It's about life - not "lifestyle"
IF YOU AREN'T IN SALES, YOU HEARD IT HERE FIRST
|The television was yammering in another room. It was the Channel 5 Morning News, and since anchor Carlos Emescua has a surfing background I kind of rely on him to comment if their live beach cam is showing some decent surf. I usually turn the tv off after my wife goes to work, but I didn't this morning.
There was a segment about various cars, and as I came in the room to shut it off some sales guy or car expert who was showing the group these new cars said something that was Jay Chiat Brilliant.
"It's not just about life styles, but life staging." Something to that effect.
Jay Chiat was the now-legendary ad guy behind the 1984 Super Bowl Macintosh computer commercial which didn't even feature the product. He passed away this Spring, leaving quite a legacy, but nothing he did for money could come close to the brilliance of something he once said in an interview. Since the clipping didn't make it into the archives, I'll have to paraphrase.
"People buy things based on who they think they are, not on who they really are."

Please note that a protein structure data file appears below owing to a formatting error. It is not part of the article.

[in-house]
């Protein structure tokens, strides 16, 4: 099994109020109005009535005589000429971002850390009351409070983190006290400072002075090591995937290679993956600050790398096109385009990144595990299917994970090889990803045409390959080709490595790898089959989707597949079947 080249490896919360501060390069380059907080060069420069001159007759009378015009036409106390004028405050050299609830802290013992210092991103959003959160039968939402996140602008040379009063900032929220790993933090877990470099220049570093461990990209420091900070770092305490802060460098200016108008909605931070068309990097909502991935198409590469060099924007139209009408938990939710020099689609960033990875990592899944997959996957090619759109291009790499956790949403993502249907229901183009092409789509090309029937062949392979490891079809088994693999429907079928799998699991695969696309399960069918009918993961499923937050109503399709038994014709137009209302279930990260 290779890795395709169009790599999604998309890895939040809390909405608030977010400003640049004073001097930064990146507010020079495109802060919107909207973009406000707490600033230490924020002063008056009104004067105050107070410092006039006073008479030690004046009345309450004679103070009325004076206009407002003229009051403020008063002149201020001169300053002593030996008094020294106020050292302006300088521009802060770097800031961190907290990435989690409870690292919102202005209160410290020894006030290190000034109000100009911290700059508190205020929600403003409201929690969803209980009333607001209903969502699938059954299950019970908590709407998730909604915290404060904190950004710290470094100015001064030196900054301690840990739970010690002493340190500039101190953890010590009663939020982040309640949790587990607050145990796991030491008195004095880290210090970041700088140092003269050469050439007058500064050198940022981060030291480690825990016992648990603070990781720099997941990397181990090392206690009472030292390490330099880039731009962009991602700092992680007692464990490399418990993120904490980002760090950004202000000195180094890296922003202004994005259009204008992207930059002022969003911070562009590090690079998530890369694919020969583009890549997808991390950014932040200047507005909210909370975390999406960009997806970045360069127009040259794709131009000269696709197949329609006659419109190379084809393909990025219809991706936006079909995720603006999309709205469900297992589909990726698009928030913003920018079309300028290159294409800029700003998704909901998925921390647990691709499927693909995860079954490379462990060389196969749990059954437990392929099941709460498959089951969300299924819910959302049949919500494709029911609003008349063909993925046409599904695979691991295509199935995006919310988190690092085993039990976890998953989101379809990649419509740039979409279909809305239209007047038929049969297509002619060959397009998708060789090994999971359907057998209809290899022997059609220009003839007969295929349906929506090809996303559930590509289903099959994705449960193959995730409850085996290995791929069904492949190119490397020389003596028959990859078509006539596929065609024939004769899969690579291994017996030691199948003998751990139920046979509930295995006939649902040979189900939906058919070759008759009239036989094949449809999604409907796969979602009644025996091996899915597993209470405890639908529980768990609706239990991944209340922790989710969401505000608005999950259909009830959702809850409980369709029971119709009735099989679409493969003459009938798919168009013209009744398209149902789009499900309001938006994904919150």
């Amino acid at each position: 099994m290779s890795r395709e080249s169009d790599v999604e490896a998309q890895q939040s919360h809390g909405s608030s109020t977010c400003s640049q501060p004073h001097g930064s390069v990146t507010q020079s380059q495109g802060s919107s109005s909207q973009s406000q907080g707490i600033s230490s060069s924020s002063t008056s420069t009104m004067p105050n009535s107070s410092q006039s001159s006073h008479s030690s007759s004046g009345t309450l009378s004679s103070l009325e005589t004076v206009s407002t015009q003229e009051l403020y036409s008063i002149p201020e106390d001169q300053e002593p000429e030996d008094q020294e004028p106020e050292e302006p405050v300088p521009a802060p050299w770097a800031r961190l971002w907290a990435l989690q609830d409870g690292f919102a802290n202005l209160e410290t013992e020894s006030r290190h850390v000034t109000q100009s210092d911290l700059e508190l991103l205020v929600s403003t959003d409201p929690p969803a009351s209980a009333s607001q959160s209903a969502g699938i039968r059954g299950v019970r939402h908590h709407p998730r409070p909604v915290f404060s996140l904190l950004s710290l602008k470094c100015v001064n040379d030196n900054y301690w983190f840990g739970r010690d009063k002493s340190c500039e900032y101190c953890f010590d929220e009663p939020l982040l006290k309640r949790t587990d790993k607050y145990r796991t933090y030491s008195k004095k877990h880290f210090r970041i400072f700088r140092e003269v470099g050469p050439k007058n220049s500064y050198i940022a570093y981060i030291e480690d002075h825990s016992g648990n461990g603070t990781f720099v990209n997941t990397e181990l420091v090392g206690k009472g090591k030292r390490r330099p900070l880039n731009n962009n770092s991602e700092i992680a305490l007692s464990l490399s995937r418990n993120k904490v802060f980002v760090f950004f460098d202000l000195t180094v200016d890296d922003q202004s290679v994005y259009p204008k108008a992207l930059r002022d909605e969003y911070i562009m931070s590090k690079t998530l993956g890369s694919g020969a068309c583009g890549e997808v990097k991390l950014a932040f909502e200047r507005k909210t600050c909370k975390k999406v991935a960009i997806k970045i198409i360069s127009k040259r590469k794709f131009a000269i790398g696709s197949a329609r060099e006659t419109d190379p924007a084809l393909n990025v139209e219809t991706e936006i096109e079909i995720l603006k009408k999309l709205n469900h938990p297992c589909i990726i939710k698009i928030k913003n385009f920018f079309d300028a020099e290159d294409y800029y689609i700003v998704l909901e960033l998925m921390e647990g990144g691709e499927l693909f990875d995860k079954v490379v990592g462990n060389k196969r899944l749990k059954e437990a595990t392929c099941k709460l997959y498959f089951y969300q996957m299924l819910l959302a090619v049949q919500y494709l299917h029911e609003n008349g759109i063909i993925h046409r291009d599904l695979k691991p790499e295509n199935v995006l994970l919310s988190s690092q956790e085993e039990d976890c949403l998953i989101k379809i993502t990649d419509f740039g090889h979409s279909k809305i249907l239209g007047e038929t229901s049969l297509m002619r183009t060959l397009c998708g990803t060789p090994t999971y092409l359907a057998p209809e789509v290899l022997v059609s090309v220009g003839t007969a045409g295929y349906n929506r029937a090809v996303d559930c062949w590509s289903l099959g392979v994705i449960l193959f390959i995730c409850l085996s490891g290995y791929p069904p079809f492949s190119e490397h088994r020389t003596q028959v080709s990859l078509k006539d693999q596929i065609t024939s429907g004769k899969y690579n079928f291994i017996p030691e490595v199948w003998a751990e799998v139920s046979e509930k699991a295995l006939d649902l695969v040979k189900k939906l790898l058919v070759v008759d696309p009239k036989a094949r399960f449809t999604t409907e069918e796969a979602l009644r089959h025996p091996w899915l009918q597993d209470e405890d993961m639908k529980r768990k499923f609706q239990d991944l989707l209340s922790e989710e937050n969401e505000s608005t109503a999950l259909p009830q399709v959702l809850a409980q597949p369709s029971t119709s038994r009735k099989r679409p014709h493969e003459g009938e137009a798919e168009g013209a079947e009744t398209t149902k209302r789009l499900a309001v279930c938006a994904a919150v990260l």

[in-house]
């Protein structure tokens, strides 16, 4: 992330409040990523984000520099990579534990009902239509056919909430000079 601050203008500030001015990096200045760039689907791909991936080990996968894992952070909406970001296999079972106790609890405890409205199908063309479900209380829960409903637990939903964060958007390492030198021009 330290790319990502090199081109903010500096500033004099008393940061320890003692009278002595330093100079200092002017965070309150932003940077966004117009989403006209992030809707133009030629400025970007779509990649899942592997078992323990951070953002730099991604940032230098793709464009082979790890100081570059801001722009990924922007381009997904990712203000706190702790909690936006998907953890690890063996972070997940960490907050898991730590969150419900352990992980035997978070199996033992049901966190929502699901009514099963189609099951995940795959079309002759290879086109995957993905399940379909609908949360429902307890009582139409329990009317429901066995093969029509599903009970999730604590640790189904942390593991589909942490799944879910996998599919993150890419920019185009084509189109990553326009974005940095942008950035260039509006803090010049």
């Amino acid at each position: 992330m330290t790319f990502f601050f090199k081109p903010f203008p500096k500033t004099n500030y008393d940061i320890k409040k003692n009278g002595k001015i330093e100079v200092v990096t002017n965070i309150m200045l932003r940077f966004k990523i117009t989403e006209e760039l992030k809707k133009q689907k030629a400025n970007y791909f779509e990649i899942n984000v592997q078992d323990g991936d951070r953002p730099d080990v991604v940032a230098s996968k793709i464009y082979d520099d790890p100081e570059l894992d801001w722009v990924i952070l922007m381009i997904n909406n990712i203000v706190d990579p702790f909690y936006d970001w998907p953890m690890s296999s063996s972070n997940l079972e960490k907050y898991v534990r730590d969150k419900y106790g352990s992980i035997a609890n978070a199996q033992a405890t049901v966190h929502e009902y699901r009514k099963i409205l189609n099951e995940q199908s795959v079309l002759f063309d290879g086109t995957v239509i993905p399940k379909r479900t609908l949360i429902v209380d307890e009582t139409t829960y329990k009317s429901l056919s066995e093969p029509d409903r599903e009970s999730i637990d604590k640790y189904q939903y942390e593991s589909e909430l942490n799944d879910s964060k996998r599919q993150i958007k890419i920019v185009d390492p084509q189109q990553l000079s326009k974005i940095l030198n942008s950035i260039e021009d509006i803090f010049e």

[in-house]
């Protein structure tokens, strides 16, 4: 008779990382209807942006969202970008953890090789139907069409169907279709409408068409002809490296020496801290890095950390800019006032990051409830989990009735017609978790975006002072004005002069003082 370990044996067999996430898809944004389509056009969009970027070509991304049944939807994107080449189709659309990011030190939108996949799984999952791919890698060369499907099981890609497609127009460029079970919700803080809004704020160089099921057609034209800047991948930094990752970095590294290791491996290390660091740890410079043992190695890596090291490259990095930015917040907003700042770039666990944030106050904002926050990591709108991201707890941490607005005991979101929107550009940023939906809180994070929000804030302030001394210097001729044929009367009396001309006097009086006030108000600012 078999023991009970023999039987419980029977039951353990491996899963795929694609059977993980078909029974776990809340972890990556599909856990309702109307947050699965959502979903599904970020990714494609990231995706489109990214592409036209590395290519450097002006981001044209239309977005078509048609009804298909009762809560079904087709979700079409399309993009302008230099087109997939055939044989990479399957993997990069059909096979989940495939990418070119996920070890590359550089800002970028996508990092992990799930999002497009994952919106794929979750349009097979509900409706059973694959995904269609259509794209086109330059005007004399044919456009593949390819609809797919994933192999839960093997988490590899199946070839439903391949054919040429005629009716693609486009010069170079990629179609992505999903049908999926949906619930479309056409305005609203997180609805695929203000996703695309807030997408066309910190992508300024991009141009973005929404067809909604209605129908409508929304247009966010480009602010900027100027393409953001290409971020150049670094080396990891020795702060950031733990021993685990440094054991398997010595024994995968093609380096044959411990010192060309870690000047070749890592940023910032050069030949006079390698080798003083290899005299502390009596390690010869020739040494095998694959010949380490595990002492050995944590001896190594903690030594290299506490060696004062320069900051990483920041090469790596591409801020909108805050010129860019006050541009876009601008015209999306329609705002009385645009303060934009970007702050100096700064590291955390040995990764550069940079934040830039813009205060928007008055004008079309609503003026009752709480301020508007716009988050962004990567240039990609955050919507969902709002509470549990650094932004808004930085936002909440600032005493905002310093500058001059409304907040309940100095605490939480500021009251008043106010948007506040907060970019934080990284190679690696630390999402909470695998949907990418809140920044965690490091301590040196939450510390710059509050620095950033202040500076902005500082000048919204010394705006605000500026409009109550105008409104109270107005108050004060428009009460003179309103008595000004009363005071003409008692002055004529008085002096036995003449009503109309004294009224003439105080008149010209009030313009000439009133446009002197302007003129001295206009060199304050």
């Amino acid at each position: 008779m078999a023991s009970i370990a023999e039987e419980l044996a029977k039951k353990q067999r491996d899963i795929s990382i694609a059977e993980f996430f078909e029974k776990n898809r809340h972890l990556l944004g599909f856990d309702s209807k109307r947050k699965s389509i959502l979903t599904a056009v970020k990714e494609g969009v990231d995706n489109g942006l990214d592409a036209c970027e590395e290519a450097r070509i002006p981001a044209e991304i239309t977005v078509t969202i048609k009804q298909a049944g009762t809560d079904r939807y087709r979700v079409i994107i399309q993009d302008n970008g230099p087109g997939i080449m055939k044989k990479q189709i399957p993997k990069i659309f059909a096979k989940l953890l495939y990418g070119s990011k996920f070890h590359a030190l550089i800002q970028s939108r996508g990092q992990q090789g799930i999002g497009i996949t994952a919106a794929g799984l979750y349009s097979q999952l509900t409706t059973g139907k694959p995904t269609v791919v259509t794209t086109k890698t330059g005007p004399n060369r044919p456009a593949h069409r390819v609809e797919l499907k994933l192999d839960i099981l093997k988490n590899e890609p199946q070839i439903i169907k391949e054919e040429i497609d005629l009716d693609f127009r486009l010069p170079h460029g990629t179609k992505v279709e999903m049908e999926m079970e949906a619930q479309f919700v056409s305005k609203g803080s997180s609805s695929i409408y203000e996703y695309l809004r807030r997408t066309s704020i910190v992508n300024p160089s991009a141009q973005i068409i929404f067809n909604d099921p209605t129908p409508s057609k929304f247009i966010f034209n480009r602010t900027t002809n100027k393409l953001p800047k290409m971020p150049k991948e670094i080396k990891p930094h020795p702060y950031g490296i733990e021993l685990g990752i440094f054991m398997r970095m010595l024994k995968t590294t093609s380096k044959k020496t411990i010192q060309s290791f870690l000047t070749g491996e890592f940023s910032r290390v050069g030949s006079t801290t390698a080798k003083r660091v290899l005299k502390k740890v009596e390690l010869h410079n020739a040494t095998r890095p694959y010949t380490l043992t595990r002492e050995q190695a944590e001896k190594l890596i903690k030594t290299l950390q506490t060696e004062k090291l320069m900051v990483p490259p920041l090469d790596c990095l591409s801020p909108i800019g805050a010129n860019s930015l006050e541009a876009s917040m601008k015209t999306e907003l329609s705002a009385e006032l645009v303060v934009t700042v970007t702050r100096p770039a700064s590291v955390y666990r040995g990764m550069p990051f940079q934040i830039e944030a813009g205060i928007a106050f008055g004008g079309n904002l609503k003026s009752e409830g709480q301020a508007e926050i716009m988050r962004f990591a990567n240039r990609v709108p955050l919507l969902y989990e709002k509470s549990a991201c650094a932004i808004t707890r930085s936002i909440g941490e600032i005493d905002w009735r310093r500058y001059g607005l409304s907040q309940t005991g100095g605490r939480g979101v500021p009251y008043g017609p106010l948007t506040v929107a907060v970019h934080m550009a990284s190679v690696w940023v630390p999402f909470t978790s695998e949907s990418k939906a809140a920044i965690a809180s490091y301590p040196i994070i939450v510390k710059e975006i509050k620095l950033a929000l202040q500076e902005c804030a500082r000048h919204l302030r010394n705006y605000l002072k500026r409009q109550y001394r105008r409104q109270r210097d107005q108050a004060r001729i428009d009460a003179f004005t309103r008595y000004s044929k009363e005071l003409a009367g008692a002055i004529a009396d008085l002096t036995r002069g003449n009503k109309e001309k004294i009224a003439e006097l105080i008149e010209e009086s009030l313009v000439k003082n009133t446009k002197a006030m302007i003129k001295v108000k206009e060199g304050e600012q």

Think about that one for a while. I doubt that anyone can deny it has applied to themselves once in a while. It may be the snowboard in the garage, the shortboard gathering dust under the beloved longboard, or the huge gas-sucking 4x4 truck which has never been off pavement. It could be something much smaller.
The guy on television this morning was probably repeating something taught to business school monkeys these days, but I hadn't heard it before. Life stages. This is so obvious when stated, but it isn't stated much in our marketing-drivien society. Especially in the action sports world, the notion is of "youth forever". It isn't realistic, but then that isn't the point of marketing. Some would have you believe that certain surfboards, wetsuits, trunks, or sunglasses make you 22 forever. These ads can be alluring. Young women bounce their bare breasts in your young face (uh, the wife might not like that!) if you ride a certain longboard. If Kelly rides a dry-land trainer, then maybe the 46 year old surfer could benefit from using one...the potential fiascos are endless.
Life staging. Something about this notion doesn't bother me. It seems more human. It acknowledges the inevitable as being natural. It isn't a failure for someone to grow older; in fact it's quite the opposite. Many companies incorporate a version of this notion already, if subtly.
Since there is a name for it now, I say the companies and media ought to embrace the notion.
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